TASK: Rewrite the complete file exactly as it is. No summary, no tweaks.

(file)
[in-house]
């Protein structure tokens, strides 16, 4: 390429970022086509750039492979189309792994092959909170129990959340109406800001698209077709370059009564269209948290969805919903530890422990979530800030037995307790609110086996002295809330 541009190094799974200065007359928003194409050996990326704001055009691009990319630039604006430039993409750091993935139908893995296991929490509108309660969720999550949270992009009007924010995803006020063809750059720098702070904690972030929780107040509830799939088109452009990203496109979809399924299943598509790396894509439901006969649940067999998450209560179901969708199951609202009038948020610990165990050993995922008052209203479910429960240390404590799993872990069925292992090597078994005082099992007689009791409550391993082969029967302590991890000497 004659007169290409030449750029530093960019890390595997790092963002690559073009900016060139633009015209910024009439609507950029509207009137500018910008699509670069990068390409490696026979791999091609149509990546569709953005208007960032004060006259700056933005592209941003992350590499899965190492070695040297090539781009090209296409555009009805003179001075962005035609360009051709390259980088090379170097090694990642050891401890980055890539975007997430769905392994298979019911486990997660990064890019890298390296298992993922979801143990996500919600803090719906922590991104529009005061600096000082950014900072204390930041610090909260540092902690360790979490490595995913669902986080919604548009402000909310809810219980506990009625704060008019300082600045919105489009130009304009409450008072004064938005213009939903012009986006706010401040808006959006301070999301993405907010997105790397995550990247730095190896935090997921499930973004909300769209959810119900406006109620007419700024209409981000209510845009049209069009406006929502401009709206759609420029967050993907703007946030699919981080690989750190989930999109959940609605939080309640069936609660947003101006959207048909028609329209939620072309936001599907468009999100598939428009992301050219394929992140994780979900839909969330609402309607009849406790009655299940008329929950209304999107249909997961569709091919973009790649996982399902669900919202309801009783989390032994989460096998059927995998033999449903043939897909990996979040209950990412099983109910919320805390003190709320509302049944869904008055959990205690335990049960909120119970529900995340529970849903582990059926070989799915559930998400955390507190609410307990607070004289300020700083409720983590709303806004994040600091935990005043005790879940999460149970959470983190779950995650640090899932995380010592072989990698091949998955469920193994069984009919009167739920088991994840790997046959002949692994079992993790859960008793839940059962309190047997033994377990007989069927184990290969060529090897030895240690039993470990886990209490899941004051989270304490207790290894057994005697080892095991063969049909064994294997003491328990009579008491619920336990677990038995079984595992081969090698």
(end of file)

[in-house]
């Protein structure tokens, strides 16, 4: 390429970022086509750039492979189309792994092959909170129990959340109406800001698209077709370059009564269209948290969805919903530890422990979530800030037995307790609110086996002295809330 541009190094799974200065007359928003194409050996990326704001055009691009990319630039604006430039993409750091993935139908893995296991929490509108309660969720999550949270992009009007924010995803006020063809750059720098702070904690972030929780107040509830799939088109452009990203496109979809399924299943598509790396894509439901006969649940067999998450209560179901969708199951609202009038948020610990165990050993995922008052209203479910429960240390404590799993872990069925292992090597078994005082099992007689009791409550391993082969029967302590991890000497 004659007169290409030449750029530093960019890390595997790092963002690559073009900016060139633009015209910024009439609507950029509207009137500018910008699509670069990068390409490696026979791999091609149509990546569709953005208007960032004060006259700056933005592209941003992350590499899965190492070695040297090539781009090209296409555009009805003179001075962005035609360009051709390259980088090379170097090694990642050891401890980055890539975007997430769905392994298979019911486990997660990064890019890298390296298992993922979801143990996500919600803090719906922590991104529009005061600096000082950014900072204390930041610090909260540092902690360790979490490595995913669902986080919604548009402000909310809810219980506990009625704060008019300082600045919105489009130009304009409450008072004064938005213009939903012009986006706010401040808006959006301070999301993405907010997105790397995550990247730095190896935090997921499930973004909300769209959810119900406006109620007419700024209409981000209510845009049209069009406006929502401009709206759609420029967050993907703007946030699919981080690989750190989930999109959940609605939080309640069936609660947003101006959207048909028609329209939620072309936001599907468009999100598939428009992301050219394929992140994780979900839909969330609402309607009849406790009655299940008329929950209304999107249909997961569709091919973009790649996982399902669900919202309801009783989390032994989460096998059927995998033999449903043939897909990996979040209950990412099983109910919320805390003190709320509302049944869904008055959990205690335990049960909120119970529900995340529970849903582990059926070989799915559930998400955390507190609410307990607070004289300020700083409720983590709303806004994040600091935990005043005790879940999460149970959470983190779950995650640090899932995380010592072989990698091949998955469920193994069984009919009167739920088991994840790997046959002949692994079992993790859960008793839940059962309190047997033994377990007989069927184990290969060529090897030895240690039993470990886990209490899941004051989270304490207790290894057994005697080892095991063969049909064994294997003491328990009579008491619920336990677990038995079984595992081969090698």